Simon Starling (born 1967 in Epsom, England; lives and works in Copenhagen, Denmark).

“The centerpiece of Simon Starling’s new exhibition at The Power Plant, Infestation Piece (Musselled Moore), demands some explanation to be fully understood. The story of the project starts in the late 1940s at the Art Gallery of Toronto (now the Art Gallery of Ontario) with negotiations to purchase a major work by the seminal British sculptor Henry Moore. In 1954, the gallery acquired Moore’s Warrior with Shield under a controversy that raised serious questions about the institutional art world’s disconnection from the work of practicing Canadian artists. Nonetheless, this initial acquisition established a relationship with the sculptor that would lead to substantial further purchases and eventually the artist’s 1974 donation of more than 900 works to the gallery’s collection. (An historical note: Moore’s donation came after the Tate’s refusal to take on the same collection.)

“Fast forward to the mid-1980s and the accidental introduction of zebra mussels into the Great Lakes via the bilge water of trading ships from the Black Sea. Zebra mussels proved to be a highly adaptable and prolific foreign species that quickly colonized in the Great Lakes system with dramatic impact that has affected not only the natural balance of indigenous lake species but also, for instance, blocking the water intake pipes for industrial and municipal power plants. A solution to this ongoing environmental invasion remains uncertain.

“Enter Infestation Piece (Musselled Moore). In 2006, Starling created a full-scale steel replica of Moore’s Warrior with Shield that was subsequently submerged in Lake Ontario with the intention of attracting and supporting the growth of zebra mussels. Despite some early resistance by the otherwise tenacious mollusk, the work was pulled from the lake early in 2008, time-worn and mussel-encrusted.”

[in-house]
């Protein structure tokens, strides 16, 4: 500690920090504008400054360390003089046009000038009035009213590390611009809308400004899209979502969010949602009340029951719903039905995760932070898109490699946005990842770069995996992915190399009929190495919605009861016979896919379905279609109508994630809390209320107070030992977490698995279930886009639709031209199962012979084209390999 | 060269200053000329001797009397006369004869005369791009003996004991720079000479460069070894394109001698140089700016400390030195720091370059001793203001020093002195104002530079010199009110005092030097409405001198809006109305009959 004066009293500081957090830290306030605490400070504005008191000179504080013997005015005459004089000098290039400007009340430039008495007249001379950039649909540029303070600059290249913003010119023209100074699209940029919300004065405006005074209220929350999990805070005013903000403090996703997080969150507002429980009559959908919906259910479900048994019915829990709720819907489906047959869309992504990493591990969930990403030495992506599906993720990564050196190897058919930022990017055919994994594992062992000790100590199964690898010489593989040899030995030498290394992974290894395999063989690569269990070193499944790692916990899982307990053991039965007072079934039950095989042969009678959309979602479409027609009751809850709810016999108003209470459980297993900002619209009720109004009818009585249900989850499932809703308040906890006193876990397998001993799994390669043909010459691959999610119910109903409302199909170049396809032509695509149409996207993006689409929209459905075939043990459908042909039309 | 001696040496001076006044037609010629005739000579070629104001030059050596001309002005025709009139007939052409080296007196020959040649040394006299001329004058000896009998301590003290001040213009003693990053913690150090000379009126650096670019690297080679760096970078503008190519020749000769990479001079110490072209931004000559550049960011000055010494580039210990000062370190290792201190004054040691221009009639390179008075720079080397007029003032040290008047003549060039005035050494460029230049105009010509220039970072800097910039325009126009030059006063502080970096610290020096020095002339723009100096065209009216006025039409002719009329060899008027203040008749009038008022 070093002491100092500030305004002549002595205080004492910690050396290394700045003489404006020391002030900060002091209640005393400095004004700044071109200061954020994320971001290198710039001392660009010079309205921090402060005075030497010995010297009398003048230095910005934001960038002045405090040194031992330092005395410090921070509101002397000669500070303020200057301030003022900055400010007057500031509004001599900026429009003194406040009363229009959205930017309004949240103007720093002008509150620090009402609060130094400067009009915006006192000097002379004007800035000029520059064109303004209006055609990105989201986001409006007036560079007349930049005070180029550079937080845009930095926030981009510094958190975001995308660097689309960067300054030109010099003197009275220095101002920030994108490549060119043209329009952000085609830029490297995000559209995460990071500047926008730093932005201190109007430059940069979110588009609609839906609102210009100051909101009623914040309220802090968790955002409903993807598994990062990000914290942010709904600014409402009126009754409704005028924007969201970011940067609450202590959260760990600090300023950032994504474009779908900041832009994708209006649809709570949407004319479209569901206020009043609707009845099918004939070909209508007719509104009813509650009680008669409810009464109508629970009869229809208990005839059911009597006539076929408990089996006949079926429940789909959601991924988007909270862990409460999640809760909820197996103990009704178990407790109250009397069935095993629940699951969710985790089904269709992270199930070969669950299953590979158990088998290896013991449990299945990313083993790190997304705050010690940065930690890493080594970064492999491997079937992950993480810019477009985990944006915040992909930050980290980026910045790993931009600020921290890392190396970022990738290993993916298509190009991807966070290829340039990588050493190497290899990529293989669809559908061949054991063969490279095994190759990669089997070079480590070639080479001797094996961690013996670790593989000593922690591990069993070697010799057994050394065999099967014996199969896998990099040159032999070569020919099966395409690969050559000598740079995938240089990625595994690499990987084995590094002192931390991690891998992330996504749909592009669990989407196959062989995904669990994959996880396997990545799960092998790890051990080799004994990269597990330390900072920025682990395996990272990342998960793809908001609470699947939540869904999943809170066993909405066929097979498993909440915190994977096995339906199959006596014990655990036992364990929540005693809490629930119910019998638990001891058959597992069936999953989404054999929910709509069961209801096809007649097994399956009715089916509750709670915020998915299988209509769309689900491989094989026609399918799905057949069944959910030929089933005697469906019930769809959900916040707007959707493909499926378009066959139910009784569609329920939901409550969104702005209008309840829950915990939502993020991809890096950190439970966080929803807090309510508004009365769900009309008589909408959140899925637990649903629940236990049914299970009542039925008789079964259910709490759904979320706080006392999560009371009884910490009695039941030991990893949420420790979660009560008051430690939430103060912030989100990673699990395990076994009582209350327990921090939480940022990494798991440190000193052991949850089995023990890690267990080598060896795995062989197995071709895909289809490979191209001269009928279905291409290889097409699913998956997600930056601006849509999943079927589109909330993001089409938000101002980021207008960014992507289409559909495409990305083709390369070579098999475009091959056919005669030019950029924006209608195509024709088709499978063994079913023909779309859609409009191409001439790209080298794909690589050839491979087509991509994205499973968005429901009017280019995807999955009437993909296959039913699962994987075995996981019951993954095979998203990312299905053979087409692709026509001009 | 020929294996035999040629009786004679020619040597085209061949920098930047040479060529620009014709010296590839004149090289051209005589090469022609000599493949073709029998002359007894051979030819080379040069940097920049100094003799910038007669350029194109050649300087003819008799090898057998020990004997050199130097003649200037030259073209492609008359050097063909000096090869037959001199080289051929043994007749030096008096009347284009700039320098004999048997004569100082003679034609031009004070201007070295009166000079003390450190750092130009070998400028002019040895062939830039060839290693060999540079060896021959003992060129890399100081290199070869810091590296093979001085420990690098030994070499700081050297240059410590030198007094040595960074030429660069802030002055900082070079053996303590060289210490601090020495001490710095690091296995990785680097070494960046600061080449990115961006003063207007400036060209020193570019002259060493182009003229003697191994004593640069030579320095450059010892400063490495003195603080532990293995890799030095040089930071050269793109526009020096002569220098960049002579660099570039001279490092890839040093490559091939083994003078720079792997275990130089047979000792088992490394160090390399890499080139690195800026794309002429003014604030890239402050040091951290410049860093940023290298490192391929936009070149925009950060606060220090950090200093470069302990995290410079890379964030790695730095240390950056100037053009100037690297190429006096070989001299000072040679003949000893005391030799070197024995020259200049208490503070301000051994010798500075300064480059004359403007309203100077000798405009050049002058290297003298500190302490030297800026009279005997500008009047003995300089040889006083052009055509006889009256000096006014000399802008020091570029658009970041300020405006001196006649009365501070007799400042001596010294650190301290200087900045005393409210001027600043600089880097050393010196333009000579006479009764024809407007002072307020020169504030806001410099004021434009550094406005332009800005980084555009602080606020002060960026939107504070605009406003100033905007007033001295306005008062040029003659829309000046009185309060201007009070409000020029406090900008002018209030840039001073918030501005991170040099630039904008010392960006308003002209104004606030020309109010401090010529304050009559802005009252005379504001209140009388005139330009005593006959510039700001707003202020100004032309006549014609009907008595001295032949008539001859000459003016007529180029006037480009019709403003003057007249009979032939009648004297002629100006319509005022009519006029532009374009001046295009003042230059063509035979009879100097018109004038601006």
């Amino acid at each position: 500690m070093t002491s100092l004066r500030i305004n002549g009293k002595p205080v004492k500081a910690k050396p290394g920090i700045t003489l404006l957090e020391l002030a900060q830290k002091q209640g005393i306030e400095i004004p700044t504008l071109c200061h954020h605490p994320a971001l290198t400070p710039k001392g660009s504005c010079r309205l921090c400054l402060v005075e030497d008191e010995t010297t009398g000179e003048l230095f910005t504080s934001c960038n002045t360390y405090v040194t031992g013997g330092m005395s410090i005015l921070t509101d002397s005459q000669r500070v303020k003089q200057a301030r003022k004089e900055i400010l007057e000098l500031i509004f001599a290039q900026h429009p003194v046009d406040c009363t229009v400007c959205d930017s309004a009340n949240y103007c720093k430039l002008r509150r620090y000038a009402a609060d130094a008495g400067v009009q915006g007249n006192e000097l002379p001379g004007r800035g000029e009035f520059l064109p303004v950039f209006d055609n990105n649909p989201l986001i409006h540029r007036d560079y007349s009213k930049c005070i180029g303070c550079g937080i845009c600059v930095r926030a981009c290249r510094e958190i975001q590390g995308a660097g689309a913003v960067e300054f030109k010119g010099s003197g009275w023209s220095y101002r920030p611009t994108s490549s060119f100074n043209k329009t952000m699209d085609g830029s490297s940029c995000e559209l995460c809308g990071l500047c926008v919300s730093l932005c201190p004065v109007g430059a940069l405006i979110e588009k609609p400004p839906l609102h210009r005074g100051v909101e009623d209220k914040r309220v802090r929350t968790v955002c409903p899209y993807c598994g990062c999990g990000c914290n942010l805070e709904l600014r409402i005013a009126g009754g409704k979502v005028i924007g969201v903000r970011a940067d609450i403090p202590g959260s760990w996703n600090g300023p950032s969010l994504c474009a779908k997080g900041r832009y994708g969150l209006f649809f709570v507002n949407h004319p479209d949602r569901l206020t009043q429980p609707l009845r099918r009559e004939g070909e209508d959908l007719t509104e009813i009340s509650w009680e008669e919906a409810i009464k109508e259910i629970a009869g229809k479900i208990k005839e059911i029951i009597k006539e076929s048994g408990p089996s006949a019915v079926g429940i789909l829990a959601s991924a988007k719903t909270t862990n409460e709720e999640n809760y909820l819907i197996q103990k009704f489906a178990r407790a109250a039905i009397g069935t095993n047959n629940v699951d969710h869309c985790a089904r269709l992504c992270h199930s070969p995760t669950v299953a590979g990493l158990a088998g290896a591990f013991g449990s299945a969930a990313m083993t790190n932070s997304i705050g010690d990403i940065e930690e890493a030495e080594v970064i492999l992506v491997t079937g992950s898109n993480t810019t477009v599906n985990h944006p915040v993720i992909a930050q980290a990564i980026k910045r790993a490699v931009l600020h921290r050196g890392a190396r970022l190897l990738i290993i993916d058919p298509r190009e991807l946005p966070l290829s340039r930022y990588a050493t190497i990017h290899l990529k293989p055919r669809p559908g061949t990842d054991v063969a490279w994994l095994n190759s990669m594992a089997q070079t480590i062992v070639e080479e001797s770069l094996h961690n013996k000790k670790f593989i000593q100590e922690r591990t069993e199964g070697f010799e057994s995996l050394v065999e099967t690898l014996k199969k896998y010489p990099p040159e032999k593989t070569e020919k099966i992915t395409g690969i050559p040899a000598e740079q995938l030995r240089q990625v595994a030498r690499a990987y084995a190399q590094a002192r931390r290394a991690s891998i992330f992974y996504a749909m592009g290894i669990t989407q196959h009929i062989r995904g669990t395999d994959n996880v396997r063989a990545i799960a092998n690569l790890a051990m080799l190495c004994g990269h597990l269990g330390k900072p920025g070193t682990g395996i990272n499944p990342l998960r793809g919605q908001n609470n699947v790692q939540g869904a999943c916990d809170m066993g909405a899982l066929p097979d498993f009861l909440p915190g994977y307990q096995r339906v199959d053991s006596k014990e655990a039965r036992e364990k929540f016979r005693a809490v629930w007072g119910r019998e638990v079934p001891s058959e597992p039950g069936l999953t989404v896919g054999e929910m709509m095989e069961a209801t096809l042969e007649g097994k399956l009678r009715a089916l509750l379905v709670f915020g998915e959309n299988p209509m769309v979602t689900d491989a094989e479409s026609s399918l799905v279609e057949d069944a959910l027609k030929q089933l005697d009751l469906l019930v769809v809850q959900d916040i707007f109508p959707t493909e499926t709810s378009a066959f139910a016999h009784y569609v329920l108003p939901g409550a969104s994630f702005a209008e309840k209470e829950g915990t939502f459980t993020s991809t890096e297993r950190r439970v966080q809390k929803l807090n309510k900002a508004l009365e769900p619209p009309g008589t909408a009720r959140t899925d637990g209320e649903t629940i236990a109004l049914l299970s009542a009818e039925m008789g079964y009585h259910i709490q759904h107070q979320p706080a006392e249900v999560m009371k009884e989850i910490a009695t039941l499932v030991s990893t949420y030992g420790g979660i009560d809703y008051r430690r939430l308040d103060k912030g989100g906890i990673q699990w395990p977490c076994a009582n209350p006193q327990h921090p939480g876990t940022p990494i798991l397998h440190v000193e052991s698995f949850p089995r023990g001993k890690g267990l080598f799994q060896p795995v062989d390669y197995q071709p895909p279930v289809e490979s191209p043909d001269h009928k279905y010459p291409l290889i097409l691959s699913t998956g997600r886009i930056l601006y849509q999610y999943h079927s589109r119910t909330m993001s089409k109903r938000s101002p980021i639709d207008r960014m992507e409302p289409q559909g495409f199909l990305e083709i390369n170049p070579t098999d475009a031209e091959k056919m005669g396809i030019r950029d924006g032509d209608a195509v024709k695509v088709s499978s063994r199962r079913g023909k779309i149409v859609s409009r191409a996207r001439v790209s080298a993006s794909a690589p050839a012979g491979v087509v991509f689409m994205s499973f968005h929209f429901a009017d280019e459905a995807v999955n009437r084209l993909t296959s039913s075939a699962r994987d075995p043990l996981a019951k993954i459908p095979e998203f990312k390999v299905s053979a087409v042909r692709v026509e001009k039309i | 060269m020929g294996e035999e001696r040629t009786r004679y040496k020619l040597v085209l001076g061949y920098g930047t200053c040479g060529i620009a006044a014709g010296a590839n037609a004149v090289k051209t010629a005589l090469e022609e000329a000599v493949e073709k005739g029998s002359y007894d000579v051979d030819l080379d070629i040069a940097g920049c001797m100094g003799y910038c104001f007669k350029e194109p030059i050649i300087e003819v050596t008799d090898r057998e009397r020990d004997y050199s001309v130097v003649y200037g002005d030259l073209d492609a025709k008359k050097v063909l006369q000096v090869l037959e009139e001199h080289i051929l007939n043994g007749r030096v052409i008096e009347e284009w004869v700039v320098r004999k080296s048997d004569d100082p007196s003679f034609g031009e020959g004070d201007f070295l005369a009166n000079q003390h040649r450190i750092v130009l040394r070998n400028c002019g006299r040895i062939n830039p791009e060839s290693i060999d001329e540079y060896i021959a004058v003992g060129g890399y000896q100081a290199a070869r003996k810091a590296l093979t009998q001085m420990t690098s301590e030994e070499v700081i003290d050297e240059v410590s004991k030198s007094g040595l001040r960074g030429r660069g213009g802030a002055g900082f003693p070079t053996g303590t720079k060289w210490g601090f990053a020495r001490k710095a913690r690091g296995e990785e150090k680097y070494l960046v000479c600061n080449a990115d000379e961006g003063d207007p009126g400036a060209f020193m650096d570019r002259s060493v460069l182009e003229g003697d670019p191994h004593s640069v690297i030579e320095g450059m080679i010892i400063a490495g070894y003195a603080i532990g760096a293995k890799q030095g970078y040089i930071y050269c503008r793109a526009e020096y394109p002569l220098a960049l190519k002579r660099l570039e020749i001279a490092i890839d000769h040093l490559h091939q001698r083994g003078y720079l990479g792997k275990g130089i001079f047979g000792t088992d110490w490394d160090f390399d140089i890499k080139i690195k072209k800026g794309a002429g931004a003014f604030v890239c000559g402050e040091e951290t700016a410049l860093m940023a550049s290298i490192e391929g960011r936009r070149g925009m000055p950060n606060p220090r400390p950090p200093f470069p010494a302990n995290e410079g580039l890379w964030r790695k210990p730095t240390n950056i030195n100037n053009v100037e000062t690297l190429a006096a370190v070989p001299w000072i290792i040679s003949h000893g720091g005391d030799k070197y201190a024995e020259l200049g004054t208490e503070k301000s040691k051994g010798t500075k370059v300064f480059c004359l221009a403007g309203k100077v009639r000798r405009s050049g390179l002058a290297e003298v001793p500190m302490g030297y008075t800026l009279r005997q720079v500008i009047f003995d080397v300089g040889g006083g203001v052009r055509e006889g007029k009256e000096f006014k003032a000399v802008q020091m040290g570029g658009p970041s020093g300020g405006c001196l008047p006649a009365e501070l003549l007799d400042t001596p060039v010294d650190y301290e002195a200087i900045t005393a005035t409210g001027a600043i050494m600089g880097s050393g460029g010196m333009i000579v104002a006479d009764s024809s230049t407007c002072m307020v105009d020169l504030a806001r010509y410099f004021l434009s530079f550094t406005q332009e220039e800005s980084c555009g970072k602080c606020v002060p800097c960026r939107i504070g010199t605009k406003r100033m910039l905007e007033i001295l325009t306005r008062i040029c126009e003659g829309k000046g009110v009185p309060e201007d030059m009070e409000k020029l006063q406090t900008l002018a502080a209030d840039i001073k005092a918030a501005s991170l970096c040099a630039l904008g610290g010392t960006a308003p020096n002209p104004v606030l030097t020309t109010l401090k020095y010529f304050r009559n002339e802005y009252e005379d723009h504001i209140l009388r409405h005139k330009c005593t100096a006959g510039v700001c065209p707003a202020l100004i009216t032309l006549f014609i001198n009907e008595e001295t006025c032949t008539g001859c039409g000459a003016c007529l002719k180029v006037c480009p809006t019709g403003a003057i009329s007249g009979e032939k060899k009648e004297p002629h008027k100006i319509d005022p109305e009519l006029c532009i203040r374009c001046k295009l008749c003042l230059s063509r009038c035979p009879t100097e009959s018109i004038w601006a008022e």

—Bryne McLaughlin, “Simon Starling in Review: 21st-century Colonialism,” Canadian Art, March 27, 2008.

“Working almost like a novelist, Starling’s approach embodies active narration. This tendency emerges strongly in the new commission, Infestation Piece (Musselled Moore). Evoking the heated reception to Henry Moore’s work in 1960s Toronto, the sculpture also evokes the impact of the zebra mussel, native to the Black Sea, on the Great Lakes’ ecosystem. It also reflects upon the art object at its most elemental. As in this work, Starling often melds two or more stories. The exhibition’s title plays on both the botanical practice of grafting and the idea of recovering sections that have been omitted from a story. Throughout Starling’s practice, narratives multiply, inform and are grafted onto subsequent works. ‘Cuttings (Supplement)’ explores these overlapping concerns, taking Infestation Piece (Musselled Moore) as its starting point.”
—The Power Plant, “Simon Starling and Sadie Benning,” press release, February 29, 2008.

Leave a Reply

Skip to toolbar